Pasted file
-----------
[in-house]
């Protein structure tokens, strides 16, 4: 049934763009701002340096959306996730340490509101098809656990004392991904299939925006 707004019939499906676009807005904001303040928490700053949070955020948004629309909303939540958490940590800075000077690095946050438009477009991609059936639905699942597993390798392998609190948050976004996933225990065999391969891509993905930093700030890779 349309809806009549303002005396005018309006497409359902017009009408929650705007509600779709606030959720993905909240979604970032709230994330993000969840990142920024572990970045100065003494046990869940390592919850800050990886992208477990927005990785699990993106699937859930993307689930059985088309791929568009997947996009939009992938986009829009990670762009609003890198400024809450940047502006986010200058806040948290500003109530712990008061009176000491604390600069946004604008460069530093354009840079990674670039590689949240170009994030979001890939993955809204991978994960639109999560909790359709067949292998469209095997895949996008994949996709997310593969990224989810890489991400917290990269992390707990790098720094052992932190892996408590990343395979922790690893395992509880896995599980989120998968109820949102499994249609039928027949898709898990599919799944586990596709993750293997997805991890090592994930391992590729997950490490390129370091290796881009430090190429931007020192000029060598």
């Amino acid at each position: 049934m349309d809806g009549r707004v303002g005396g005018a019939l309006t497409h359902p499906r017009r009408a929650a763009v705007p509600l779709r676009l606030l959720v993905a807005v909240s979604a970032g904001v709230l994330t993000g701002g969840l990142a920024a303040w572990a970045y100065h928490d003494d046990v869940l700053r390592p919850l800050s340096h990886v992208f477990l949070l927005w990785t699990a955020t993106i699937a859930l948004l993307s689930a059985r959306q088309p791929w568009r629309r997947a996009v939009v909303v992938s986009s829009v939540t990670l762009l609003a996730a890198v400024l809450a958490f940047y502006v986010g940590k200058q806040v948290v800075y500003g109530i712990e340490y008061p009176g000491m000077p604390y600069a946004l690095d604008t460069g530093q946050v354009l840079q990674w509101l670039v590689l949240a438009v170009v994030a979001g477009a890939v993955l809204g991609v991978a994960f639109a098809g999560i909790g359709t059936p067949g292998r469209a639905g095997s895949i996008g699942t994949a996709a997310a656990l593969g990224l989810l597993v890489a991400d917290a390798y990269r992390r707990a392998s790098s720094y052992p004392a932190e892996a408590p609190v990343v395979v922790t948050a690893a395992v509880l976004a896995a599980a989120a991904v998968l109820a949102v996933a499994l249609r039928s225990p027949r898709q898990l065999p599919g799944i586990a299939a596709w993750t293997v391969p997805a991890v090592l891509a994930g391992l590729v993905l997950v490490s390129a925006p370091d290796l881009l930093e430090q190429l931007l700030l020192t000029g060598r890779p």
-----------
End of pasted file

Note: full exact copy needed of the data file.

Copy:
[in-house]
């Protein structure tokens, strides 16, 4: 049934763009701002340096959306996730340490509101098809656990004392991904299939925006 707004019939499906676009807005904001303040928490700053949070955020948004629309909303939540958490940590800075000077690095946050438009477009991609059936639905699942597993390798392998609190948050976004996933225990065999391969891509993905930093700030890779 349309809806009549303002005396005018309006497409359902017009009408929650705007509600779709606030959720993905909240979604970032709230994330993000969840990142920024572990970045100065003494046990869940390592919850800050990886992208477990927005990785699990993106699937859930993307689930059985088309791929568009997947996009939009992938986009829009990670762009609003890198400024809450940047502006986010200058806040948290500003109530712990008061009176000491604390600069946004604008460069530093354009840079990674670039590689949240170009994030979001890939993955809204991978994960639109999560909790359709067949292998469209095997895949996008994949996709997310593969990224989810890489991400917290990269992390707990790098720094052992932190892996408590990343395979922790690893395992509880896995599980989120998968109820949102499994249609039928027949898709898990599919799944586990596709993750293997997805991890090592994930391992590729997950490490390129370091290796881009430090190429931007020192000029060598």
């Amino acid at each position: 049934m349309d809806g009549r707004v303002g005396g005018a019939l309006t497409h359902p499906r017009r009408a929650a763009v705007p509600l779709r676009l606030l959720v993905a807005v909240s979604a970032g904001v709230l994330t993000g701002g969840l990142a920024a303040w572990a970045y100065h928490d003494d046990v869940l700053r390592p919850l800050s340096h990886v992208f477990l949070l927005w990785t699990a955020t993106i699937a859930l948004l993307s689930a059985r959306q088309p791929w568009r629309r997947a996009v939009v909303v992938s986009s829009v939540t990670l762009l609003a996730a890198v400024l809450a958490f940047y502006v986010g940590k200058q806040v948290v800075y500003g109530i712990e340490y008061p009176g000491m000077p604390y600069a946004l690095d604008t460069g530093q946050v354009l840079q990674w509101l670039v590689l949240a438009v170009v994030a979001g477009a890939v993955l809204g991609v991978a994960f639109a098809g999560i909790g359709t059936p067949g292998r469209a639905g095997s895949i996008g699942t994949a996709a997310a656990l593969g990224l989810l597993v890489a991400d917290a390798y990269r992390r707990a392998s790098s720094y052992p004392a932190e892996a408590p609190v990343v395979v922790t948050a690893a395992v509880l976004a896995a599980a989120a991904v998968l109820a949102v996933a499994l249609r039928s225990p027949r898709q898990l065999p599919g799944i586990a299939a596709w993750t293997v391969p997805a991890v090592l891509a994930g391992l590729v993905l997950v490490s390129a925006p370091d290796l881009l930093e430090q190429l931007l700030l020192t000029g060598r890779p």